“Eton,” an Old Boy once told me with a smile, “is a four-letter word.” And in certain parts of polite society it’s as filthy as the worst of them. The left-leaning fringes of the British press use it as catty shorthand for unearned privilege and logrolling confidence. (But perhaps 20 prime ministers and the future King of England will do that to a place.) The alumni don’t use it at all. To them, it’s simply “School” with a capital S—which has the pleasing side effect of implying there aren’t, really, any others. (Ancient joke, Old Etonian: “Did you go to School?” Incredulous non-Etonian: “Well, of course I bloody did!” Old Etonian: “Ah—clearly not.”)
This is an inside joke about an inside joke, in case you hadn’t noticed. And the baffling use of slang at the school has a similarly alienating effect (to say nothing of the $52,000-per-year price tag). “Beak” instead of teacher; “chambers” instead of break time; “messing” instead of afternoon tea. This is Toff Towers, all right—the oofy cradle of England’s Establishment smoothies and chinless rulers. The old cliché is that Eton gives its boys an “effortless superiority.” Naturally, current P.M. Alexander Boris de Pfeffel Johnson went here—and he won’t even have had the silliest name in his dormitory.
And yet, despite its elitist reputation, Eton College has just earned full marks in the inclusivity stakes.
In the uncertainty of the coronavirus pandemic, almost every school across the country has been forced to shut its doors. And the pressure has now fallen on working parents to somehow educate their children while also doing their own jobs—a situation that has hit key workers, doctors, and nurses the hardest. Eton, however, has stayed open. And though its regular students departed just over a fortnight ago, the school has now decided to throw wide its arms to some of the most vulnerable pupils in the local area, with a particular focus on the children of National Health Service (N.H.S.) key workers.
Gone are the tailcoats, pinstriped trousers, and starched collars. Instead, there’s a rounded program that includes drama, art, chess, and film studies for local children aged 5 to 13. (The Wall Game, however—a bizarre Eton sport that combines the violence of Rugby with the dullness of cricket—is off for now. “Too much close contact,” apparently.) The school’s canteens and kitchens, once thronging with the chorus of 1,300 hungry poshos, will now feed those usually on government-aided free school meals. The historic boarding houses, meanwhile, are being used to provide beds for key workers who need to isolate from their families. The children will also have access to the school’s state-of-the-art sporting facilities, including the swimming pool and tournament-grade tennis courts.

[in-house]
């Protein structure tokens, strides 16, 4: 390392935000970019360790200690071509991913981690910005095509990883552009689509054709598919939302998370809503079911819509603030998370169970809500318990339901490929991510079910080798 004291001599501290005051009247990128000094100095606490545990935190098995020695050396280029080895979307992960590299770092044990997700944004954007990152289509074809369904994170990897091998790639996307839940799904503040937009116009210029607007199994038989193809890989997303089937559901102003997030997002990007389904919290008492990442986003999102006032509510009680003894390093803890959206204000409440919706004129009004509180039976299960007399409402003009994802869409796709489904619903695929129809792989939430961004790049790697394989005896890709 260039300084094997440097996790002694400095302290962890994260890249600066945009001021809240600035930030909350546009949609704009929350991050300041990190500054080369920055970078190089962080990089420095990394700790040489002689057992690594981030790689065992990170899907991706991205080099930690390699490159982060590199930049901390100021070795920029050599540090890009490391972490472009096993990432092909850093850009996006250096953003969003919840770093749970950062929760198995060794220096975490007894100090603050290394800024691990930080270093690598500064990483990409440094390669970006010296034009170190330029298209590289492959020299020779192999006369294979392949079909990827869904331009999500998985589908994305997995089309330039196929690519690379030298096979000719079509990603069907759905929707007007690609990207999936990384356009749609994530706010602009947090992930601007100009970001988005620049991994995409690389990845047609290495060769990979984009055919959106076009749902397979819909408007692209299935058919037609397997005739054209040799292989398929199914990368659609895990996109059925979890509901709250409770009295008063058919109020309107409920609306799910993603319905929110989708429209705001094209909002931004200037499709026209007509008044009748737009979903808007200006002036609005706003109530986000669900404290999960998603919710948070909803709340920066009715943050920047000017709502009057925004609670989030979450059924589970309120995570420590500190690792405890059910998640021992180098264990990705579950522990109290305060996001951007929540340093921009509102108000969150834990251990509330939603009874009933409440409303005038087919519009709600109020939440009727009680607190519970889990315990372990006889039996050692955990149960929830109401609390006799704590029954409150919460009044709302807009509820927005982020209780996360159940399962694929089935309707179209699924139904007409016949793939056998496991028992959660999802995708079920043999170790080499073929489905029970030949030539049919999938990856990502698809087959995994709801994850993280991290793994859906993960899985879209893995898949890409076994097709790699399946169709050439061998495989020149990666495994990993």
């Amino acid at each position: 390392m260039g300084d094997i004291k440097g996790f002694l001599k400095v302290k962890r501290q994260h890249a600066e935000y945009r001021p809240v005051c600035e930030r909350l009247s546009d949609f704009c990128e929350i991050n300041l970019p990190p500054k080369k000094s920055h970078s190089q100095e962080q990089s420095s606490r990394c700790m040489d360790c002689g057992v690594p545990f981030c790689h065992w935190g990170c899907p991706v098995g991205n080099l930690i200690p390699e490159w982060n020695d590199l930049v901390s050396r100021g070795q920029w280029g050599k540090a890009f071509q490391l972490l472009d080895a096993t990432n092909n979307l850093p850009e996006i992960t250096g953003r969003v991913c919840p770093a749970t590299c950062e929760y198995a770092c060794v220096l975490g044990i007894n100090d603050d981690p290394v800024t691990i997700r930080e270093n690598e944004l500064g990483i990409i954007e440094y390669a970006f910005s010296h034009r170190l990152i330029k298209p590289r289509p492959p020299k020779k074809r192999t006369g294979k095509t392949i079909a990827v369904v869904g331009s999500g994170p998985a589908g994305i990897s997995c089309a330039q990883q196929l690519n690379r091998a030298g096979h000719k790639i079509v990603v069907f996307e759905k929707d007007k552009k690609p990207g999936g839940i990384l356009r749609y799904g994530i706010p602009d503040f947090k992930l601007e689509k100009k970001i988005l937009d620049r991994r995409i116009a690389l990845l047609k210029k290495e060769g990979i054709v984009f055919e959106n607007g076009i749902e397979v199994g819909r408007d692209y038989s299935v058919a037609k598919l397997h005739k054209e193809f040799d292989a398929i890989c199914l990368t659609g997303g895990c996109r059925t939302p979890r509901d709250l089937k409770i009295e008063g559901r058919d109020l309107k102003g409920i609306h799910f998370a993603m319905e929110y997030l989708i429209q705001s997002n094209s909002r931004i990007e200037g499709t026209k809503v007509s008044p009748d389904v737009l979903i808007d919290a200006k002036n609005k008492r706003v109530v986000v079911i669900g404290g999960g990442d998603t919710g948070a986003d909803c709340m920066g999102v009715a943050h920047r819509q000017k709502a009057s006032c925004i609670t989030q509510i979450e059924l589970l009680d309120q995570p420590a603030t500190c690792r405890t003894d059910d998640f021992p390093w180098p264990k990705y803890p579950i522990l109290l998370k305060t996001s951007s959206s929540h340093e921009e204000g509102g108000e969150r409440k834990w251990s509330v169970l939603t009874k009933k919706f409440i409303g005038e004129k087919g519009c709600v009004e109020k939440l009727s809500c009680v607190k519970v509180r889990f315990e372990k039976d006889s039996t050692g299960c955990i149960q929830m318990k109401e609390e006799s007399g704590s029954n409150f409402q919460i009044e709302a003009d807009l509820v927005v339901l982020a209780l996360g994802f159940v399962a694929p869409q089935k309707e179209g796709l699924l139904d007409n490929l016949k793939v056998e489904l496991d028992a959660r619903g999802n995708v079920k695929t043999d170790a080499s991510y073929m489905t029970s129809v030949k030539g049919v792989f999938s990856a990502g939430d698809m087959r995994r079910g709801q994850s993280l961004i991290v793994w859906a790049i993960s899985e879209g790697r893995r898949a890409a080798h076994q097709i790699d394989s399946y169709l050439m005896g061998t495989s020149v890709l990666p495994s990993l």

Eton is picking up the tab via its own coffers and through the donations, according to a school statement, of “(very) many” parents. (This comes just after the school decided, this week, to cut its fees for its summer term by a third in the face of canceled exams and disgruntled parents. The Times of London reported that one parent wrote: “You can have remote learning but surely you can’t have remote beds that you charge for as well.”)
The canteens and kitchens, once thronging with 1,300 poshos, will now feed those usually on government-aided meals.
The news hardly surprises any of the Old Boys I speak to. “In every aspect of school life, Eton strives to fulfill Henry VI’s original focus as a charitable endeavor,” one alumnus tells me. Another simply says, “Good thing, this.”
The school has also opened its futuristic EtonX self-study portal to every state secondary school in the U.K., free of charge—yet more evidence of the egalitarian thrust of the place in recent years. “A sizable percentage of boys are on (sometimes 100 percent) scholarships,” one alumnus tells me. It has partnerships with local state schools, “and the boys organize charity events nonstop throughout the year.” In 2019, the school announced the Orwell Award (named after George Orwell, a former student), which gives financial aid to boys from poor families or who are in government care programs. Pupils, teachers, and parents are rightly proud of this aspect of Eton life. (Though I do remember one father’s lament that the school was cruelly skimming off the “clotted cream” in favor of disadvantaged pupils—doing away with the “rich and the thick,” of which his son was certainly one.)
“We feel strongly that it is important for Eton to help in this way at a time of national need,” the school’s headmaster, Simon Henderson, said. This latest move ought to be taken as an uncynical act of charity. But it will certainly bolster Eton’s case in the changing cultural climate of the U.K., where private schools and their tax-efficient charity status are under threat from both sides of the political divide. (One protest group, Labour Against Private Schools, angrily tweets the hashtag #AbolishEton.)
“Aside from the obvious advantages of enthusing pupils who would otherwise be distracting N.H.S. parents trying to save the country, it’s a great opportunity to get feedback from a wide swathe of people from different backgrounds,” one Old Boy tells me. “People like to kick Eton because it’s easy, and it doesn’t kick back,” another alumnus concludes. “It’s the old bogeyman—but the place is doing its bit to help when others simply can’t or won’t.” Charity, it seems, begins at School. “I hope the haters take note.”
Joseph Bullmore is a writer based in London